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King County Council vacancy
King County Exeuctive Dow Constantine today named a committee to advise him on nominating a slate of three potential successors to county councilmember Bob Ferguson, who is leaving his north Seattle-Shoreline district seat.
The 13-member committee is drawn from a variety of backgrounds, including business, labor, education and a couple of city governments. The co-chairs are George Allen from the Metropolitan Seattle Chamber of Commerce and Kathe Fowler, vice president of the Washington Environmental Council's board.
The vacancy occurs Jan. 16, when Ferguson is sworn in as state attorney general. The committee will advise Constantine on the potential replacements' qualifications before he submits a list of three nominees, from which the remaining council members choose.
There are 13 candidates for the 13 committee members to review. So, in the spirit of Seattle nice, does everybody get a personal advocate?
Public affairs on UW TV?
Word has it that there is some discussion around the University of Washington leadership about the possibility of mobilizing UWTV to fill the growing loss of public affairs discussion on local television.
The concern comes in the wake of both Robert Mak's departure from KING5 this week after his highly regarded weekly public affairs program had been axed by the cost-cutting at the Belo Corp. channel and Ken Schram's departure from KOMO radio. Earlier, as UW folks note, KCTS 9 — a public TV station — axed its weekly public affairs show with Enrique Cerna.
The university would have to find a funding source. But the apparent interest in a weekly, high-level discussion of public issues is encouraging.
Marriage attention shift
Washington state was the focus of national coverage of the marriage equality movement and will be even more intensely so on Sunday as weddings occur — great visuals, everyone dressed up, flowers, music. But for today, D.C. and California take center stage, with the U.S. Supreme Court agreeing to hear challenges to the Golden State's anti-equality Prop 8 and to the federal Defense of Marriage Act.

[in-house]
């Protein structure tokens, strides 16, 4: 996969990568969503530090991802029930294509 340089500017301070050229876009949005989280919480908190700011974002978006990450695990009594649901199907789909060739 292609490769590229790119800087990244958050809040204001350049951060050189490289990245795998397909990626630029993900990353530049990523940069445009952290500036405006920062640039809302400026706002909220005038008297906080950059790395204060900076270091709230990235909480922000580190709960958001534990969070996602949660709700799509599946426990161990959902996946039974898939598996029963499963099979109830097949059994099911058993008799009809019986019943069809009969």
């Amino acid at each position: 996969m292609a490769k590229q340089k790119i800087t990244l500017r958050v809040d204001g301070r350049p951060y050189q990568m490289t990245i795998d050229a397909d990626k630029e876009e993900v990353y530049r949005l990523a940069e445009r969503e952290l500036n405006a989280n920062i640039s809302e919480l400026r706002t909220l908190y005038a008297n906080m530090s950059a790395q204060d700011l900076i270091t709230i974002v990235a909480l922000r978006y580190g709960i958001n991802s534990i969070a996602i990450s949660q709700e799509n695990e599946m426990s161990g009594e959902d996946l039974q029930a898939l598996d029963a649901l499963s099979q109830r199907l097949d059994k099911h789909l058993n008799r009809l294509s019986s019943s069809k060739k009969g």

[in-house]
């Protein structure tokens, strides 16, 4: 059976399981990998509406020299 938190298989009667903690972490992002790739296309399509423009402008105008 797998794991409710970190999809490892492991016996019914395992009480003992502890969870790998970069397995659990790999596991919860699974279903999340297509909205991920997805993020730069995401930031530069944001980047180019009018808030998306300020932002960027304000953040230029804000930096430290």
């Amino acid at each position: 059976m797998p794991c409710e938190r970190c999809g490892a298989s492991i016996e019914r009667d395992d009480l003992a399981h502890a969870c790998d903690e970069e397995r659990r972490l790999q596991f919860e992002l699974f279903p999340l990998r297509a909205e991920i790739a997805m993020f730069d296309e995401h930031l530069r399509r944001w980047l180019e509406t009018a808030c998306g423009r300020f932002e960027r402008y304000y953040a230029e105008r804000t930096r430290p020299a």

Doug Honig of the state ACLU chapter sent along a briefing from James Esseks, the national ACLU's Director of the Lesbian Gay Bisexual Transgender & AIDS Project, about the significance of the court agreeing to hear the challenge. Here's an excerpt:
This is it – the Supreme Court marriage moment that the ACLU has been working towards for years. The Court announced today that it has granted review of the constitutionality of the Defense of Marriage Act in Edie Windsor’s case. The Court also took review of California’s Prop 8, so the full range of marriage issues will now be before the high court. These cases are poised not just to take down DOMA and Prop 8, but to be the next building blocks for LGBT equality more broadly.
The Windsor and Perry rulings, expected in June 2013, will be a watershed moment if our side wins either one.
Here’s why these cases are so important:
Ending explicit federal discrimination. DOMA requires the federal government to discriminate against married same-sex couples by treating them as legal strangers for purposes of all federal statutes and programs. There are approximately 120,000 married same-sex couples in the U.S. today, and DOMA treats all of them as single in each of the 1,100+ places in the federal code where being married makes a difference – from eligibility for family medical leave, to social security survivor’s benefits, to access to health care for a spouse. It’s the last explicit federal declaration that gay people are inferior, which is reason enough to get rid of it.
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